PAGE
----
Taking a look back at Go, Keith Kuramoto singles out the cast as one of the film’s big achievements:
In a movie where every single character has an important speaking role, casting is critical and this film is no exception. It’s an expertly cast movie, where every actor may not be Oscar-caliber, but you believe them in the role and more importantly, they feel right against all the other characters within the mosaic.
Casting director Joseph Middleton had an absurd number of roles to fill and a creative team that was impossible to please — myself included. We spent weeks on casting, seven of us in a room at 8000 Sunset auditioning every young actor with a headshot. We ended up with just the right people, none of whom were stars when we cast them.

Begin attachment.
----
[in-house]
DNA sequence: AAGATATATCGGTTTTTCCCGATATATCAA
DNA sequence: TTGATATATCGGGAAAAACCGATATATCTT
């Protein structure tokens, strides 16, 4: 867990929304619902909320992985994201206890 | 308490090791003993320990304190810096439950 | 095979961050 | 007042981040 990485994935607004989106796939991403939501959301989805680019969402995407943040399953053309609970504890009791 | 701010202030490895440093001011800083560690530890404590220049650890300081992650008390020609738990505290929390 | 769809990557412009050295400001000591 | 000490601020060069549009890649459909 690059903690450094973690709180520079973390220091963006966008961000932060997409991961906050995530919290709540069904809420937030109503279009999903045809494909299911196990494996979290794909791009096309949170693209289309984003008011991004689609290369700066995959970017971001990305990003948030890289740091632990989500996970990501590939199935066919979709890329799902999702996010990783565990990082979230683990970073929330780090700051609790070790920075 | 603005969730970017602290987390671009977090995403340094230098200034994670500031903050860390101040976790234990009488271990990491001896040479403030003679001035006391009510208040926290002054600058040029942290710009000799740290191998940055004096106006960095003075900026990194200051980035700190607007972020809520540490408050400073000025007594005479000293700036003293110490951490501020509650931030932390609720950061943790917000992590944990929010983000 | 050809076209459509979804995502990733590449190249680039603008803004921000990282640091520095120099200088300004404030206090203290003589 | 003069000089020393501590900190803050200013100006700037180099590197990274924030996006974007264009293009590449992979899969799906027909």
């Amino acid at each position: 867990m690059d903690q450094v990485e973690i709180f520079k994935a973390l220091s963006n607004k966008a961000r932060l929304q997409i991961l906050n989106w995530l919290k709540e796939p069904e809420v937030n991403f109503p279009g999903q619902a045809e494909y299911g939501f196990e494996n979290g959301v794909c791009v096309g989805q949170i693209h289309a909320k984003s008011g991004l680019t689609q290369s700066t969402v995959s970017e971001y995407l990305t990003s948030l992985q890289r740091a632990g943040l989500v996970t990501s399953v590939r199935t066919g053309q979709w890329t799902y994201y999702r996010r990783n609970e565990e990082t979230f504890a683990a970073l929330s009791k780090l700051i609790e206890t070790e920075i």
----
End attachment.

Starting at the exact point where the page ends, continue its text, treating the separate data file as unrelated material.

Tim Olyphant originally showed up to read for Adam or Zack. By the end of the meeting, he was Todd Gaines, and would be on a new career track.
Katie Holmes had shot the pilot for Dawson’s Creek, but it hadn’t aired yet. Sarah Polley was the timid girl from The Sweet Hereafter. Scott Wolf — well, he was sort of a known deal off of Party of Five. But still — he came in to meet, and it was only after pairing him with Jay Mohr that we offered him the part.
Casting is one area in which the screenwriter tends to have little say, which is a mistake. TV gets it right: the person who wrote the words helps decide who says them.